In her Wall Street Journal op-ed column today, Kimberly Strassel spurts out a mish-mash of global warming denier factoids:
Among the many reasons President Barack Obama and the Democratic majority are so intent on quickly jamming a cap-and-trade system through Congress is because the global warming tide is again shifting. It turns out Al Gore and the United Nations (with an assist from the media), did a little too vociferous a job smearing anyone who disagreed with them as "deniers." The backlash has brought the scientific debate roaring back to life in Australia, Europe, Japan and even, if less reported, the U.S.
In April, the Polish Academy of Sciences published a document challenging man-made global warming. In the Czech Republic, where President Vaclav Klaus remains a leading skeptic, today only 11% of the population believes humans play a role. In France, President Nicolas Sarkozy wants to tap Claude Allegre to lead the country's new ministry of industry and innovation. Twenty years ago Mr. Allegre was among the first to trill about man-made global warming, but the geochemist has since recanted. New Zealand last year elected a new government, which immediately suspended the country's weeks-old cap-and-trade program.
The number of skeptics, far from shrinking, is swelling. Oklahoma Sen. Jim Inhofe now counts more than 700 scientists who disagree with the U.N. -- 13 times the number who authored the U.N.'s 2007 climate summary for policymakers. Joanne Simpson, the world's first woman to receive a Ph.D. in meteorology, expressed relief upon her retirement last year that she was finally free to speak "frankly" of her nonbelief. Dr. Kiminori Itoh, a Japanese environmental physical chemist who contributed to a U.N. climate report, dubs man-made warming "the worst scientific scandal in history." Norway's Ivar Giaever, Nobel Prize winner for physics, decries it as the "new religion." A group of 54 noted physicists, led by Princeton's Will Happer, is demanding the American Physical Society revise its position that the science is settled. (Both Nature and Science magazines have refused to run the physicists' open letter.)
Strassel's third paragraph is familiar global warming-denier talking points highlighting the efforts of a handful of scientific cranks. (James Inhofe's list of 700 scientists sounds impressive but is bogus.) Strassel's actual evidence that climate change skepticism is growing consists of three data points in the second paragraph. These are:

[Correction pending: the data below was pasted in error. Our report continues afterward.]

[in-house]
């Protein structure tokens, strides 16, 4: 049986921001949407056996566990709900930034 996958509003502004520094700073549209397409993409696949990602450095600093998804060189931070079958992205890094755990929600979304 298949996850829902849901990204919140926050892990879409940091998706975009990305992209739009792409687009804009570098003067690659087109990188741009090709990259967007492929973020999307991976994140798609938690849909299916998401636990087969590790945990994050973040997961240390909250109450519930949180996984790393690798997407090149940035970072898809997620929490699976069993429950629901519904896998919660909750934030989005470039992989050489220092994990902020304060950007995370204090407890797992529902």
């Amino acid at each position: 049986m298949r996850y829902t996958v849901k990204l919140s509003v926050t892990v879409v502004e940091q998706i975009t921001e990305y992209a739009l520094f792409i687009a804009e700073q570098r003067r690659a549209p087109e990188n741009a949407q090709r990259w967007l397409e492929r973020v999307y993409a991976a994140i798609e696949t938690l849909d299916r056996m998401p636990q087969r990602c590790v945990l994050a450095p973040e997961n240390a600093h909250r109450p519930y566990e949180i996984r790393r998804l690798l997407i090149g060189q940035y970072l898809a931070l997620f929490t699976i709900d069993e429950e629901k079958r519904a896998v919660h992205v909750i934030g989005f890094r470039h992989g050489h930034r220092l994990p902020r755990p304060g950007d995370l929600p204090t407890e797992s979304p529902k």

1) a study by the Polish Academy of Sciences
2) a public opinion poll in the Czech Republic
3) a French politician
Somehow I don't find this persuasive evidence that the scientific global warming consensus is weakening. Indeed, in the real world, it's getting even stronger.
Meanwhile, at National Review Online, Victor Davis Hanson has conducted his own observations on climate change:
I just spent a few days in the Sierra in May during freezing cold temperatures and snow; a week ago it was quite cool and raining in New York; each time I have passed through Phoenix this spring it seemed unseasonably cool; and just gave a talk on the Russian River and about froze. Meanwhile the grapes look about ten days behind due to unseasonably cool temperatures. Any empiricist would be worried, as Newsweek once was, about global cooling. Will the planet boil, if we slow down a bit, review the science and dissenting views, and consider the wisdom in a recession of allotting nearly a trillion dollars to changing our very way of life (while the Chinese absorb market share)?
Why haven't climate scientists taken account of VDH's findings? Do they not realize that Phoenix was unseasonably cold this Spring?